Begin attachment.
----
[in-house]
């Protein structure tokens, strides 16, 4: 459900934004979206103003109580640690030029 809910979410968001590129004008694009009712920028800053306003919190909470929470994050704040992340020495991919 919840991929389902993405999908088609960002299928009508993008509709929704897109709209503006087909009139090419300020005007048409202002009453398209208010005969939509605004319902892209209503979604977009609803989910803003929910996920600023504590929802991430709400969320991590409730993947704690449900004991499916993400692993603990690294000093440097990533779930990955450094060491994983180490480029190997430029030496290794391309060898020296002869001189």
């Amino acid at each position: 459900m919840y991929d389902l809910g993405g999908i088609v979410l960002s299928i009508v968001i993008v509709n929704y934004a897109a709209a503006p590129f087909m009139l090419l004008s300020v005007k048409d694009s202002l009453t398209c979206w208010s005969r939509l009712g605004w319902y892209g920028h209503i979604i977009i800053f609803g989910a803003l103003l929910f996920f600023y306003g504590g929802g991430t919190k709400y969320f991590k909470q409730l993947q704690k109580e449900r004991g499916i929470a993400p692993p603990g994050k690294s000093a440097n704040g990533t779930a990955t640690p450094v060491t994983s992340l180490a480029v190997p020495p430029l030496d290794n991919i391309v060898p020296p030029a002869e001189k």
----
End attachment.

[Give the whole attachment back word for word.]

[in-house]
């Protein structure tokens, strides 16, 4: 459900934004979206103003109580640690030029 809910979410968001590129004008694009009712920028800053306003919190909470929470994050704040992340020495991919 919840991929389902993405999908088609960002299928009508993008509709929704897109709209503006087909009139090419300020005007048409202002009453398209208010005969939509605004319902892209209503979604977009609803989910803003929910996920600023504590929802991430709400969320991590409730993947704690449900004991499916993400692993603990690294000093440097990533779930990955450094060491994983180490480029190997430029030496290794391309060898020296002869001189």
């Amino acid at each position: 459900m919840y991929d389902l809910g993405g999908i088609v979410l960002s299928i009508v968001i993008v509709n929704y934004a897109a709209a503006p590129f087909m009139l090419l004008s300020v005007k048409d694009s202002l009453t398209c979206w208010s005969r939509l009712g605004w319902y892209g920028h209503i979604i977009i800053f609803g989910a803003l103003l929910f996920f600023y306003g504590g929802g991430t919190k709400y969320f991590k909470q409730l993947q704690k109580e449900r004991g499916i929470a993400p692993p603990g994050k690294s000093a440097n704040g990533t779930a990955t640690p450094v060491t994983s992340l180490a480029v190997p020495p430029l030496d290794n991919i391309v060898p020296p030029a002869e001189k």